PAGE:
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Association of Traumatic Stress Specialists

Archive for April 2011

Gulf Oil Spill: One Year Later

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When a disaster like the Gulf oil spill happens, it’s easy to think that things may never get better. Yet as the months pass and the clean-up effort intensifies, hope begins to spring forth that businesses will recover, environmental habitats will slowly improve and new spawns of wildlife will repopulate the waters and the wetlands.

However, one year later, several issues still remain…

According to National Geographic, scientists say they are still documenting animal deaths and deformaties that are likely related to last year’s spill:

On the first anniversary of the Gulf oil spill, scientists are observing strange deaths and deformities in animals that could be related to the disaster, experts say.

In the past six months, the numbers of dolphin and sea turtle deaths in the Gulf of Mexico have risen, and some fish that inhabit the Gulf’s coral reefs have developed abnormalities.

But others say the biggest concern one year after the spill is mental health:

Now, a year after the Gulf oil spill, there are concerns that even though the ecological effects of the accident aren’t as great as initially feared, residents along the coast might suffer the same fate their predecessors in Alaska did. A forthcoming study of Gulf Coast residents affected by the spill — conducted by Picou, Liesel Ritchie of the University of Colorado and Duane Gill of Oklahoma State University — found that one-fifth of respondents qualified as being under severe stress, and one-fourth were in moderate stress. Those numbers are comparable to stress levels in the Prince William Sound area a few months after the Valdez spill.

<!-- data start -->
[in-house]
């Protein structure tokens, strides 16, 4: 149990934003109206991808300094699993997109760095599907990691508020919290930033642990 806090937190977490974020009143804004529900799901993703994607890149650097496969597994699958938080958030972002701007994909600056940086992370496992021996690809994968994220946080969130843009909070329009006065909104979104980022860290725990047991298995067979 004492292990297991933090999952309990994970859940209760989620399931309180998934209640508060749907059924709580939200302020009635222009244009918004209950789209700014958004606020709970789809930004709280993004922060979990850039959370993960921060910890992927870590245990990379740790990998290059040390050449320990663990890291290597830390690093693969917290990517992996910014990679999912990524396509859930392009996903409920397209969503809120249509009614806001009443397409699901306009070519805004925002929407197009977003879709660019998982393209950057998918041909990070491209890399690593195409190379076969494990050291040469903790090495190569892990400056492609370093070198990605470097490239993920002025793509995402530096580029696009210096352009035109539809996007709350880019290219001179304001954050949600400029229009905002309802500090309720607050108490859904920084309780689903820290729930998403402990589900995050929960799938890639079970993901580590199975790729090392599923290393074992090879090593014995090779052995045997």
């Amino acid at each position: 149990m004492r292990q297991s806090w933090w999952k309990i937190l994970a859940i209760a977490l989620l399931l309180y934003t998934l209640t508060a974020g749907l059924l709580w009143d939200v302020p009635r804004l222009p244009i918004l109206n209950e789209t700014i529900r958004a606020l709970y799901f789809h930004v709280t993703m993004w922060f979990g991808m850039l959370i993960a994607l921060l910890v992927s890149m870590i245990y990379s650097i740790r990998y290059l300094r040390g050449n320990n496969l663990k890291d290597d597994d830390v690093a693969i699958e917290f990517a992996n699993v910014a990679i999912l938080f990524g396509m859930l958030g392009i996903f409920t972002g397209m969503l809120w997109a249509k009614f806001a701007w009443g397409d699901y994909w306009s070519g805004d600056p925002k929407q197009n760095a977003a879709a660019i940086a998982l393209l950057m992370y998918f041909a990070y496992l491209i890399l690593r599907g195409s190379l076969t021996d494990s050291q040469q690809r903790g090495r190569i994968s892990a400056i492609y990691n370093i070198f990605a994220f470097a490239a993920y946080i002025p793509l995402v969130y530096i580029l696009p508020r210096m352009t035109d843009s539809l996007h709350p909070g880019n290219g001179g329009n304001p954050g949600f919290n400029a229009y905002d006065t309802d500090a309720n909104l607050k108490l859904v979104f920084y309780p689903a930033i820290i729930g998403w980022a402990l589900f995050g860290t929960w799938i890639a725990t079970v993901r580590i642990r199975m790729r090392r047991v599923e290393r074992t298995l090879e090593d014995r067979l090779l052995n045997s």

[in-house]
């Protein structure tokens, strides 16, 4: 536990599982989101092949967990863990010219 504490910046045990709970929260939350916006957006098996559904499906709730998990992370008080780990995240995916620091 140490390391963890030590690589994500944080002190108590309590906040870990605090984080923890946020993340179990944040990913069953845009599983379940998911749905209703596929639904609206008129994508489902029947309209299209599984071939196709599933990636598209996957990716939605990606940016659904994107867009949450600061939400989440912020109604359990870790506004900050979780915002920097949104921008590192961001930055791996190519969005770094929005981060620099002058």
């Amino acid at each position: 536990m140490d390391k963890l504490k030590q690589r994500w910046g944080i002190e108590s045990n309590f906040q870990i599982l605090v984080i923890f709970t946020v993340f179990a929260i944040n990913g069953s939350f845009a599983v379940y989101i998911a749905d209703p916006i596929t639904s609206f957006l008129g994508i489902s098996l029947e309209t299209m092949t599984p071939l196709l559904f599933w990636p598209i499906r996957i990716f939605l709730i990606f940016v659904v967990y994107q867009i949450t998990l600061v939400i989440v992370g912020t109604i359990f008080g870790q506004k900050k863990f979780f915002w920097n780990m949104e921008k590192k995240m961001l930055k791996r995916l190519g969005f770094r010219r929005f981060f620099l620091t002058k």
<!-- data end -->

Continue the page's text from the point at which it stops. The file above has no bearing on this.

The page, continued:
What’s especially disconcerting about the Gulf oil spill and the mental health recovery effort is one of the main mechanisms set up to repay residents for time and money lost, has been said to be one of the main causes of continued mental stress in the Gulf:

The irony in the Gulf is that the one measure that was put in place specifically to reduce stress and get the community back on its feet quickly — the Gulf Coast Claims Facility (GCCF), which pays out damages from the spill — seems to be a major source of distress. The GCCF, which is run by Boston lawyer Kenneth Feinberg, was set up to disburse the $20 billion in funds put aside by BP to make the Gulf right, but since it began operations last August, residents have complained about slow payments, baffling paperwork and unfair settlements. There is confusion about whether lawyers should be involved, and anger over the fact that any resident accepting a final settlement from the fund has to forswear the right to sue BP or anyone else connected to the spill. The operation clearly isn’t perfect, but it’s “doing what’s intended,” Feinberg told reporters on April 18. For Gulf Coast residents, however, those good intentions are taking too long to play out.